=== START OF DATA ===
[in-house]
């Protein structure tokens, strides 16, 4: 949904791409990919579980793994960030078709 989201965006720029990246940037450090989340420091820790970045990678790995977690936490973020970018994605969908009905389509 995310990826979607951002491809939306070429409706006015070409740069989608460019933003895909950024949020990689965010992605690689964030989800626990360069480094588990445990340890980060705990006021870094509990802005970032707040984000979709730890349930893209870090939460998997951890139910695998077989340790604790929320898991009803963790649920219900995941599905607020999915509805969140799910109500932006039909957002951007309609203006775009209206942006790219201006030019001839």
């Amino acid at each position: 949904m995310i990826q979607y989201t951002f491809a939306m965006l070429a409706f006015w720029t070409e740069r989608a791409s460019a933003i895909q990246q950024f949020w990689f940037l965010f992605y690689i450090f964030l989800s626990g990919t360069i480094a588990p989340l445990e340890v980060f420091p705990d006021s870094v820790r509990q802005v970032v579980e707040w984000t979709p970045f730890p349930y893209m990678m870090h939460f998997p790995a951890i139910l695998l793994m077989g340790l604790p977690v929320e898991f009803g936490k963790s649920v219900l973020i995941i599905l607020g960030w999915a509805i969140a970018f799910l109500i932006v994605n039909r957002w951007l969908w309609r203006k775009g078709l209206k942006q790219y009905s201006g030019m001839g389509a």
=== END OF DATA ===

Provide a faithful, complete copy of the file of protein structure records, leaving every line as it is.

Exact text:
[in-house]
């Protein structure tokens, strides 16, 4: 949904791409990919579980793994960030078709 989201965006720029990246940037450090989340420091820790970045990678790995977690936490973020970018994605969908009905389509 995310990826979607951002491809939306070429409706006015070409740069989608460019933003895909950024949020990689965010992605690689964030989800626990360069480094588990445990340890980060705990006021870094509990802005970032707040984000979709730890349930893209870090939460998997951890139910695998077989340790604790929320898991009803963790649920219900995941599905607020999915509805969140799910109500932006039909957002951007309609203006775009209206942006790219201006030019001839």
């Amino acid at each position: 949904m995310i990826q979607y989201t951002f491809a939306m965006l070429a409706f006015w720029t070409e740069r989608a791409s460019a933003i895909q990246q950024f949020w990689f940037l965010f992605y690689i450090f964030l989800s626990g990919t360069i480094a588990p989340l445990e340890v980060f420091p705990d006021s870094v820790r509990q802005v970032v579980e707040w984000t979709p970045f730890p349930y893209m990678m870090h939460f998997p790995a951890i139910l695998l793994m077989g340790l604790p977690v929320e898991f009803g936490k963790s649920v219900l973020i995941i599905l607020g960030w999915a509805i969140a970018f799910l109500i932006v994605n039909r957002w951007l969908w309609r203006k775009g078709l209206k942006q790219y009905s201006g030019m001839g389509a």